RNZ joins more than 250 media organisations from around the world in the Covering Climate Now (CCN) initiative by committing to heighten climate coverage in the week leading up to the UN Climate Action Summit on 23 September 2019.
The White House has stripped California of its right to set its own vehicle emissions standards and banned other states from setting similar rules.
The waiver allowed the state - America's most populous - to set stricter standards than the federal government.
President Trump says the move will cut car prices and the impact on emissions will be minimal.
But it is likely to spark a legal battle over states' rights.
California has already taken steps to block the administration's efforts.
"We will fight this latest attempt and defend our clean car standards," said Governor Gavin Newsom in a statement on Tuesday.
This is the latest clash between the Republican president and the state, a West Coast fortress of liberal Democrats.
What do the rules mean?
California's ability to set its own rules dates back to the 1970s when Los Angeles was blanketed in choking smog.
The state was allowed to set tougher emission standards than the federal government as long as it could provide a compelling reason for why the waiver was needed. In 1977, other states were allowed to adopt California's stricter standards.
The Golden State's rules have largely become the de-facto benchmark nationwide because car manufacturers do not design different sets of vehicles to meet different standards in different states. The state accounts for about 12 percent of all vehicle sales.
Emissions control methods first used in California, such as catalytic converters and regulations on oxides of nitrogen, have become commonplace throughout the US.
In July, under the waiver system, California conducted secret negotiations with Ford, Honda, Volkswagen and BMW of North America.
The car-makers pledged to produce fleets that meet a standard of 50 miles per US gallon (4.7 litres per 100km), against the current 37 mpg level, by 2026.
Increased fuel efficiency means vehicles burn less petrol and emit fewer greenhouse gases into the atmosphere.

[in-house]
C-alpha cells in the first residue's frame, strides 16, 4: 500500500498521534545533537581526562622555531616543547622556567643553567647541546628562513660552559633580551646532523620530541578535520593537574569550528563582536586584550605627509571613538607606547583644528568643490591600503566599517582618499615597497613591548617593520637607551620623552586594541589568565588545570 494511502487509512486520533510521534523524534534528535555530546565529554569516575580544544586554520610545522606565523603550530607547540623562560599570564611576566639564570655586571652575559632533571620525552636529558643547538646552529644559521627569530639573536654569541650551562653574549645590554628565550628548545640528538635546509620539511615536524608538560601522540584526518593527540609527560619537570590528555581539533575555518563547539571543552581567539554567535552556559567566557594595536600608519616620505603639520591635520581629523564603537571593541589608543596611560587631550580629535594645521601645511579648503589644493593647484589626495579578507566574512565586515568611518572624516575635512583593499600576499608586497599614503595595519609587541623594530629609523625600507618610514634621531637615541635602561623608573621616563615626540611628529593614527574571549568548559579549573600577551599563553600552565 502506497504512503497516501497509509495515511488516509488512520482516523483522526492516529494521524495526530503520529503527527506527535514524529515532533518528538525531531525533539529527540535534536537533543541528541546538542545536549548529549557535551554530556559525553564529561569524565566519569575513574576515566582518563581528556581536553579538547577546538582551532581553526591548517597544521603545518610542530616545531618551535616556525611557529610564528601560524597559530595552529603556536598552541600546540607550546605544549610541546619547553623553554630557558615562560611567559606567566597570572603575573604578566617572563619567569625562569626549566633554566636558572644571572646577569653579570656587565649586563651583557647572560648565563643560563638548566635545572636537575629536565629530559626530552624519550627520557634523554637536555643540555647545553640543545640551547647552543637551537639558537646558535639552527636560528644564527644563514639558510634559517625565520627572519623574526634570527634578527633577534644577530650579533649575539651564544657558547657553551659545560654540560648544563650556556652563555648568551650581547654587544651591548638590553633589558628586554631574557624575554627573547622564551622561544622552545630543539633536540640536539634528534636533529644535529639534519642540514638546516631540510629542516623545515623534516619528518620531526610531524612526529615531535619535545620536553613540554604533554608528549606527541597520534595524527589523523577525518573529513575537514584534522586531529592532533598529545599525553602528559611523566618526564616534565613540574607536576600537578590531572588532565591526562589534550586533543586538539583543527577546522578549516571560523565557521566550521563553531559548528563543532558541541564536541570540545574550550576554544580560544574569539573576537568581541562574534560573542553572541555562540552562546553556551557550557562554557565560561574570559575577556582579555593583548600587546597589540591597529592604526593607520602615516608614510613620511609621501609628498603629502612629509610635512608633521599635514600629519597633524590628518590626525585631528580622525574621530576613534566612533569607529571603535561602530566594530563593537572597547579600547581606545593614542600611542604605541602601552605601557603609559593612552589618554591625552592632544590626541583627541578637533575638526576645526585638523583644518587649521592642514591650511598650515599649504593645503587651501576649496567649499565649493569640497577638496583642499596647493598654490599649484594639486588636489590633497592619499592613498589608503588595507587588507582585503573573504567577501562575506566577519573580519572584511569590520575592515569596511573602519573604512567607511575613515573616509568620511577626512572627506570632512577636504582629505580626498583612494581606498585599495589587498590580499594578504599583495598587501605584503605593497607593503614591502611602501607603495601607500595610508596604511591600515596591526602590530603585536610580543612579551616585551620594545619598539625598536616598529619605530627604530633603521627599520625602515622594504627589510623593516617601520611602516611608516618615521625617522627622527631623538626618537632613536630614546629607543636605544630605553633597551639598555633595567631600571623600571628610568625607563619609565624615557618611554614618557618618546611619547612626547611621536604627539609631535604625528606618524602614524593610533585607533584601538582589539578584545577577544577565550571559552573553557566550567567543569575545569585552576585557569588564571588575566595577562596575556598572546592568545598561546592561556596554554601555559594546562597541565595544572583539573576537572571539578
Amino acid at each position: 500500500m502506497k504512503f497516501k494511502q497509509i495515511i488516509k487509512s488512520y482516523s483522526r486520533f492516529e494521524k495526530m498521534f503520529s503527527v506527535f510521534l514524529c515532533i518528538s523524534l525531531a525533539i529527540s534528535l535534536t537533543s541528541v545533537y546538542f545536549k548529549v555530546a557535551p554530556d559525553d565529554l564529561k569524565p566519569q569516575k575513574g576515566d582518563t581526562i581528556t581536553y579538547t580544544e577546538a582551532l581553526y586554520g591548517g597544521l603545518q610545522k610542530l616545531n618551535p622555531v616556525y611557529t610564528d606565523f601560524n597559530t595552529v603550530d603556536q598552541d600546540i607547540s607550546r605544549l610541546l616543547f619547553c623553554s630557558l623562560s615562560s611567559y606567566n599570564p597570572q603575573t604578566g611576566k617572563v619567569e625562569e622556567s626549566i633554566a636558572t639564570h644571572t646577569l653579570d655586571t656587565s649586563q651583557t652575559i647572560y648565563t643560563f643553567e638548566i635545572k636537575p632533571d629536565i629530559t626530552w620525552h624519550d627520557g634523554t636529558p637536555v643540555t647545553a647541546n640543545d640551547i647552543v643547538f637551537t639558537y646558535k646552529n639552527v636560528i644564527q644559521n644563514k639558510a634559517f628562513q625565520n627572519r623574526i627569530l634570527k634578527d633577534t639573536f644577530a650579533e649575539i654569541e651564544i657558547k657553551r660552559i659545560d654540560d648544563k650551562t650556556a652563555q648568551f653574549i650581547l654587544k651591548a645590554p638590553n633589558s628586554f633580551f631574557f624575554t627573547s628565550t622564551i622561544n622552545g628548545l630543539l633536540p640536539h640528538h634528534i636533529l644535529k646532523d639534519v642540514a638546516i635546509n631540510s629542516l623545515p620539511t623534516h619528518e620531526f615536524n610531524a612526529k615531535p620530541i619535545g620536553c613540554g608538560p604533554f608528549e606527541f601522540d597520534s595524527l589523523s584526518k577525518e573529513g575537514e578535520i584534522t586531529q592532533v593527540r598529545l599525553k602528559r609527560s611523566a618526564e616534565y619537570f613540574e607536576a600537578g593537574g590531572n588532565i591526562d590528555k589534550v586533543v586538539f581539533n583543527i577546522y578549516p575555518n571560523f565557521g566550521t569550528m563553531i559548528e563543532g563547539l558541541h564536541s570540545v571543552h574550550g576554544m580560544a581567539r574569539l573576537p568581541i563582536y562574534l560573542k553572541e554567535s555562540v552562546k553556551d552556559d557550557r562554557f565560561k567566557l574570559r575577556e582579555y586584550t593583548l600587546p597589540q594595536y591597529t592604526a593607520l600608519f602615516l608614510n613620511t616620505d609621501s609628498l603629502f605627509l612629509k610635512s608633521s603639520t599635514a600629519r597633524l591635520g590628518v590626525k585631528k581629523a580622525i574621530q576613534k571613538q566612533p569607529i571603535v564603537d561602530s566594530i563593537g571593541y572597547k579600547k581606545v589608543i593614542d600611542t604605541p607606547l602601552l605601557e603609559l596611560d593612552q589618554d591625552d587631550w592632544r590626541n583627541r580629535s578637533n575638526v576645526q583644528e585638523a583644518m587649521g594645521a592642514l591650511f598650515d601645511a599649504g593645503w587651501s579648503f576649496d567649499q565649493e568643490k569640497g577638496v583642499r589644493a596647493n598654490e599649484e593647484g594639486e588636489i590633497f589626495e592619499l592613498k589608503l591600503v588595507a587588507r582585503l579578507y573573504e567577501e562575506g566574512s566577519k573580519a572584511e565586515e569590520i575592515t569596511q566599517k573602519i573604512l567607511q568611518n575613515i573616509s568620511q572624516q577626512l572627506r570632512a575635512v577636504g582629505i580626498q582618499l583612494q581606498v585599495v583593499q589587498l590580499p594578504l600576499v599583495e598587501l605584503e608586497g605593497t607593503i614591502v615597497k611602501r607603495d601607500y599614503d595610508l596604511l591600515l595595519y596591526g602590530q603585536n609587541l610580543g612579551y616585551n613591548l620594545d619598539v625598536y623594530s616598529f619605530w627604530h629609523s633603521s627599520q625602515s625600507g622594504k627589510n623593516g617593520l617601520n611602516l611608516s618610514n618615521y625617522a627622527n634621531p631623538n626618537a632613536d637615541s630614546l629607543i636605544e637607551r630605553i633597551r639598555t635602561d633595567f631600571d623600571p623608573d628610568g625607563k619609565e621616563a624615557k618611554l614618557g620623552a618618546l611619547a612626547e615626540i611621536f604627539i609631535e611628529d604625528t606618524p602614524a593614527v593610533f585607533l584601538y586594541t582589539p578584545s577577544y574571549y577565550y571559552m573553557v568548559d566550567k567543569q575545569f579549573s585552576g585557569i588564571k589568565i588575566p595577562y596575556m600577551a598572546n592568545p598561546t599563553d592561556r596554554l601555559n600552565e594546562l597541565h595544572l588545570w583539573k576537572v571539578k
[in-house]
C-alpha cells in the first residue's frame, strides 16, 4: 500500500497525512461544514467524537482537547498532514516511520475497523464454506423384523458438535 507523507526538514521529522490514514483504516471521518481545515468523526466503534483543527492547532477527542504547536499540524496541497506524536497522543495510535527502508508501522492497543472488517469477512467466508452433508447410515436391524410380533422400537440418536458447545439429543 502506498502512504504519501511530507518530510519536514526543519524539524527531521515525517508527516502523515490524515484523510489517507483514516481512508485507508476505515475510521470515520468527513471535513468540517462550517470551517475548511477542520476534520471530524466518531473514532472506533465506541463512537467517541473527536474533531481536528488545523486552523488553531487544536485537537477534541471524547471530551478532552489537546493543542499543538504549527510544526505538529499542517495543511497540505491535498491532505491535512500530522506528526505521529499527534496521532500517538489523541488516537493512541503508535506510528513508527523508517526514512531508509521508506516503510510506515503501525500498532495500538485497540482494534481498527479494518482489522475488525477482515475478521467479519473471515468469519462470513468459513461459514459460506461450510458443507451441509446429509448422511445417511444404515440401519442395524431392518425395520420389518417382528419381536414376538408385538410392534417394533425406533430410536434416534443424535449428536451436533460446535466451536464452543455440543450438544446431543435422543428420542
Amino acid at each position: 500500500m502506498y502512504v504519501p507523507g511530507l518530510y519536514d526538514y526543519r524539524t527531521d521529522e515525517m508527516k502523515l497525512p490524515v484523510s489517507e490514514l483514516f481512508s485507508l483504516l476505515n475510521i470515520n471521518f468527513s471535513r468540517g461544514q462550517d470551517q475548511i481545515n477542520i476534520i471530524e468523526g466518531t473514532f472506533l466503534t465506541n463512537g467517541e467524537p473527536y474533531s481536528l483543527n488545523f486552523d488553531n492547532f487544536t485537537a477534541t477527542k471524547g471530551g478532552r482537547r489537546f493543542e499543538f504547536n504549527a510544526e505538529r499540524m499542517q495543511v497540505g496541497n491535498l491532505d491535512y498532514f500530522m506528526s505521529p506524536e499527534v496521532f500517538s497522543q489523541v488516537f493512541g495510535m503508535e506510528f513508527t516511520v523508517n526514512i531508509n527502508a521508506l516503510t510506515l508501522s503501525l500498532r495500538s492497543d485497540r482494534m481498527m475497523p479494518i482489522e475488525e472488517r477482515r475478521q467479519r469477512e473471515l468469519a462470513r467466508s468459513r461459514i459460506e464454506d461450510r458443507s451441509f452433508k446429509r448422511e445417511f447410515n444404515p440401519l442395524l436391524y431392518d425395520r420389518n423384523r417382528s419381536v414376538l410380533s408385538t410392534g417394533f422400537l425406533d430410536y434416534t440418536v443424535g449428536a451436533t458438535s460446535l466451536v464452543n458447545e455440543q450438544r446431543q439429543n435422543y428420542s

Emissions from transportation, including cars and trucks, are the largest single source of greenhouse gases in the US, according to the US government.
Trump and the environment
Mr Trump's announcement is his latest move to roll back Obama-era environmental protections.
In June 2017, Mr Trump pulled the US out of the Paris Agreement, a climate pact forged under his predecessor involving nearly 200 countries.
In December of last year, under guidance from the White House, the Department of the Interior unveiled plans to allow oil drilling on millions of acres that have been off-limits to protect the greater sage grouse, a near-threatened species that spans 10 states in the US.
That same month, the Environmental Protection Agency (EPA) said it would end rules limiting carbon emissions on new coal plants, soon after the president dismissed a report by his own government warning of future devastating economic consequences to the US from climate change.
Also under Mr Trump, federal bodies have supported freezing emissions requirements for new cars and trucks at 2020 levels until 2026.
The administration has reportedly planned to issue separate rules to reverse Obama-era fuel economy requirements in the next few weeks.
What's the response?
Governor Newsom called the president's announcement "a failed attempt to assert power" and "a continuation of a political vendetta against CA and our progress".
Echoing the governor, California Attorney General Xavier Becerra vowed to head back to court. Mr Becerra has already sued the White House more than 50 times on a variety of issues including the proposed border wall, the reversal of the Affordable Care Act, and other environmental standards.
Among car manufacturers, Mr Trump's decision could prompt a split reaction.
Though automakers had previously lobbied the White House to relax standing environmental regulations, some manufacturers are reportedly worried that the legal challenges expected to result from the administration's intervention will add to existing market turmoil.
Moreover, some carmakers contend that without significant increases in fuel efficiency, US vehicles will be less competitive globally, ultimately resulting in job loss.
Among the public, support for stricter greenhouse gas emissions is strong. And according to a Washington Post-Kaiser Family Foundation poll released last week, 67 percent of Americans say they support state governments setting stricter fuel efficiency targets than the federal government.